|The Reality of Our National Divide|
Out of the shock, confusion and anger over the Trump win, the stages of mourning progress from anger, through bargaining to denial toward acceptance.
President Obama, typically, was the most insightful, when he observed the way he had won was going to every fish fry in Iowa, a trenchant criticism of Hillary Clinton's failure to do that. She relied on outspending Trump 5 to 1, sometimes 9 to 1 on TV ads, on organizations for her "ground game" while Trump kept flying to rural areas, suburban areas, holding rallies for 40,000 people and then appearing constantly on CNN, Fox, MSNBC, everywhere on TV and radio and Twitter.
He and his team came up with a more 21st century campaign strategy, which bypassed traditional media, ignored debate preparation (which few of his voter's minded) and focused on the "forgotten."
Just look at the map of where his voters were and where Hillary's voters were. While 62% of the population lives in urban areas along the coasts, the vast majority of the geography of the nation is occupied by the losers in our capitalistic game.His appeal went beyond the yokels of "Deliverance," to a lot of people whose prospects are pretty dim for the rewards of "The American Dream" which is a stupid way of saying, "Acquiring wealth."
|What It Meant for Clinton to Win Illinois|
Visiting Cleveland once, I was struck by what my cab driver said about selections for the All Star baseball team, and how few Cleveland baseball players would be selected and how the New York Yankees always have lots of All Star selections: "Well, nobody notices Cleveland."
When the Chicago Cubs beat Cleveland in the World Series, I thought, "Uh-oh, there goes Ohio for Trump. Now the resentment is going to boil over."
When I left New York City, after 8 years of schooling there, I moved to South County, Rhode Island, a land of farmers and lobsterman and I looked around at the people living there and thought, "This is where the ragged people go," to quote Paul Simon. Look at that map. That is where the ragged people are.
And yes, we well educated city folk do look with a certain contempt at these rubes, and that is not lost on the rubes. In some ways, the losers in this economic competition seem to embrace their status. I see twenty-five year old men every day, dressed in a football jersey or a hockey jersey, wearing blue jeans and a Red Sox baseball cap, and unlaced athletic shoes, looking like over grown eight year olds, and right next to them are a few kids dressed exactly as they are. It's hard to pick out the overgrown child who is the father, as they walk down the street. He's usually the one with the most facial hair. The wife, typically, looks like the only adult in the family. She looks her age. Often, the wife accompanies this man/child to his doctor's appointments as she would be there for the visit to the pediatrician, because everyone knows the father/man/child won't be able to comprehend what the educated professional tells him.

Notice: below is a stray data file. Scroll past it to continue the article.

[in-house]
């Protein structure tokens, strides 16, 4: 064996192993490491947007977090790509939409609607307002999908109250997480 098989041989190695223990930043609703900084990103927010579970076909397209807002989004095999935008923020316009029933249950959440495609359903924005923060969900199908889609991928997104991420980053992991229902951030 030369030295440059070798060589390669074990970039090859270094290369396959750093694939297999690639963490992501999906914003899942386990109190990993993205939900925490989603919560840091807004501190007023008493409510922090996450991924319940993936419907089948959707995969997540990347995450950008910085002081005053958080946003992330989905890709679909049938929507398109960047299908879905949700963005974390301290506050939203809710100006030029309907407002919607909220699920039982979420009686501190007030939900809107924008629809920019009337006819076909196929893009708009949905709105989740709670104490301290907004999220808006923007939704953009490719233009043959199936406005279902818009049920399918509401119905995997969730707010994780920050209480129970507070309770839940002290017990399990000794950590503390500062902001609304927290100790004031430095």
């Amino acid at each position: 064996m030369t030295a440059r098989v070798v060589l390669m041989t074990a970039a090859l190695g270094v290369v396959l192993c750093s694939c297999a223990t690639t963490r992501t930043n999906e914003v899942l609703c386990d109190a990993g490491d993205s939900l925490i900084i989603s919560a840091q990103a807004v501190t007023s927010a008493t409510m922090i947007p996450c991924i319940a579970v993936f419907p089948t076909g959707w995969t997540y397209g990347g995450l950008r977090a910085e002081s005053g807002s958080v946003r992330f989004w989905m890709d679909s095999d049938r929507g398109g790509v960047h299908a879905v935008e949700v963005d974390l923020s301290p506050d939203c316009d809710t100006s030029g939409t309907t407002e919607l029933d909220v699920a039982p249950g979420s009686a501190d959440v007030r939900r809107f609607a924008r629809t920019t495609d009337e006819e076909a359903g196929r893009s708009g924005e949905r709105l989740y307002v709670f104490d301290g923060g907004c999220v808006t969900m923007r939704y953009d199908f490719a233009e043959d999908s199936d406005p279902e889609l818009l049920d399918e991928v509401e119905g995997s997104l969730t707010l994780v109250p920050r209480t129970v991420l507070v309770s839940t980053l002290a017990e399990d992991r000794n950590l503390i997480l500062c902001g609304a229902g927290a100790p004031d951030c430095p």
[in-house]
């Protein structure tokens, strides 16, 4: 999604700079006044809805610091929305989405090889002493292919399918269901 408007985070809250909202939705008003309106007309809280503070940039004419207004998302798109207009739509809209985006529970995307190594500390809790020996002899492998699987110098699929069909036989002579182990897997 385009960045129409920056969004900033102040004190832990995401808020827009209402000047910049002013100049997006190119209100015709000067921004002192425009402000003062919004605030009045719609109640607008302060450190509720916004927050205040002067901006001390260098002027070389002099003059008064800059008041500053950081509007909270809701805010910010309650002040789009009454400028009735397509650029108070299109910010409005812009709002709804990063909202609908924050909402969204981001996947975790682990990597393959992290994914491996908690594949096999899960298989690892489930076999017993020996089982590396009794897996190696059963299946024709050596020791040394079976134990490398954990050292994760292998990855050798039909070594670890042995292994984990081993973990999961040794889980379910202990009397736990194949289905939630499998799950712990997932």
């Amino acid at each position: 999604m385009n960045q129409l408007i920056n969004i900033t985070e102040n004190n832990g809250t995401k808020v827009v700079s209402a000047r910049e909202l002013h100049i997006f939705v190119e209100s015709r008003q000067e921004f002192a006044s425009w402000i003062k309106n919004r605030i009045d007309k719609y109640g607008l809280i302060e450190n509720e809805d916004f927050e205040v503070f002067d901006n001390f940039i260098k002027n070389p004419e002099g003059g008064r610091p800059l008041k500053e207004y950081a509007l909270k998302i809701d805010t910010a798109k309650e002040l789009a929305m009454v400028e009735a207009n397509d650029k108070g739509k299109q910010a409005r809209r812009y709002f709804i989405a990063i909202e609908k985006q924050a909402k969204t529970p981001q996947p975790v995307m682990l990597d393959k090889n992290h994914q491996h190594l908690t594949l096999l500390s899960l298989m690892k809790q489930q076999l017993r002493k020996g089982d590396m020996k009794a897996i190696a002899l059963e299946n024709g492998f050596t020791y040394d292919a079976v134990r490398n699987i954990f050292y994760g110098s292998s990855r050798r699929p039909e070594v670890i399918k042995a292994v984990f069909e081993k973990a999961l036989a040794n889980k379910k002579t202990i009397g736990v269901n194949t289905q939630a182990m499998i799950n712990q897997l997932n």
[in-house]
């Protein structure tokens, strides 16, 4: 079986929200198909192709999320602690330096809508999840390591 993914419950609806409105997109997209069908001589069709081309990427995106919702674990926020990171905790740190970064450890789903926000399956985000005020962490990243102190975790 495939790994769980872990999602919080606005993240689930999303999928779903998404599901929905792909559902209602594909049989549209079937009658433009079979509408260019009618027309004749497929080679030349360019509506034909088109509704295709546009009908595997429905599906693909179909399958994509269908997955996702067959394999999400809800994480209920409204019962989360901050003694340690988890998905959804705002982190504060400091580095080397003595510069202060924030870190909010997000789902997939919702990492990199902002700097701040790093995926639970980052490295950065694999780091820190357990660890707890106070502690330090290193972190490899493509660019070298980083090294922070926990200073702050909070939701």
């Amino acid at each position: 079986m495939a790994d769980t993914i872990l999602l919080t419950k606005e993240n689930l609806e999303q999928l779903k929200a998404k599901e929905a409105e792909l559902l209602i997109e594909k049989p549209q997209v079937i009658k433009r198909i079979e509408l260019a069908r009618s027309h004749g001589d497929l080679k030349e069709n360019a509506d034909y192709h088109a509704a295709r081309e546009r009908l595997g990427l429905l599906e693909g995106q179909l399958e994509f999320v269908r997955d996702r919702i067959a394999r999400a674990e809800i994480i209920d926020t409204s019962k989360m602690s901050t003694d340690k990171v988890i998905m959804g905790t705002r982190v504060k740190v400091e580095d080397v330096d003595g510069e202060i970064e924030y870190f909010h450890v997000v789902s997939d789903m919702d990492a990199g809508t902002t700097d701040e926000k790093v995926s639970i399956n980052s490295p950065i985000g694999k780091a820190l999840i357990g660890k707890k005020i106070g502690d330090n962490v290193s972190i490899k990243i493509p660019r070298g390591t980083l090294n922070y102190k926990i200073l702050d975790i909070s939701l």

It's pathetic. It's prevalent. And it's a symptom of dysfunction. It's not that these men are stupid; they're defeated. They've given up. They've been told from grade school they'll never make it and they have become a self fulfilling prophecy.
And along comes Donald, a clear winner in his slick suit and his ties, and he tells them he knows how to make them winners. Just sign up for Trump U. Just vote for me. Notice he did not do the Mitt Romney dungarees and open neck shirt thing. It would have looked like pandering. He is a billionaire and proud of it and he's gonna tell you how you can be a winner cause he's a winner and knows how.
The slick part of the story is it took the ultimate city slicker to appeal to the dispossessed masses, the forgotten men and women. This is nothing new: Just watch day time Evangelical preachers who flaunt their wealth and tell their audiences: Send me money and God will reward you with wealth.
|Yup, and that Red Slice Is Where Trump Focused|
Much talk about whether or not we would be better off without the electoral college. It sure would change the number of people who actually vote--people in safe states would matter again. But, right now, people in Idaho have roughly 30 times the voting power people in New York have. Of course, that's a rigged system. But isn't that the bone we tossed? If we had a straight popular vote, then the government would not have to listen at all to people occupying the rest of the country, and when you drove from New York to Seattle, you would be passing through hostile territory, much as the wagon trains once did when those parts were occupied by Comanches.
Well, maybe we haven't progress all that far, but occupying territory must count for something.
Anyway, I'm pulling into the station of acceptance. Trump figure out how to disrupt the system and none of the smart guys at Harvard or 538 really saw it coming. In a capitalist, free wheeling society, that guy wins.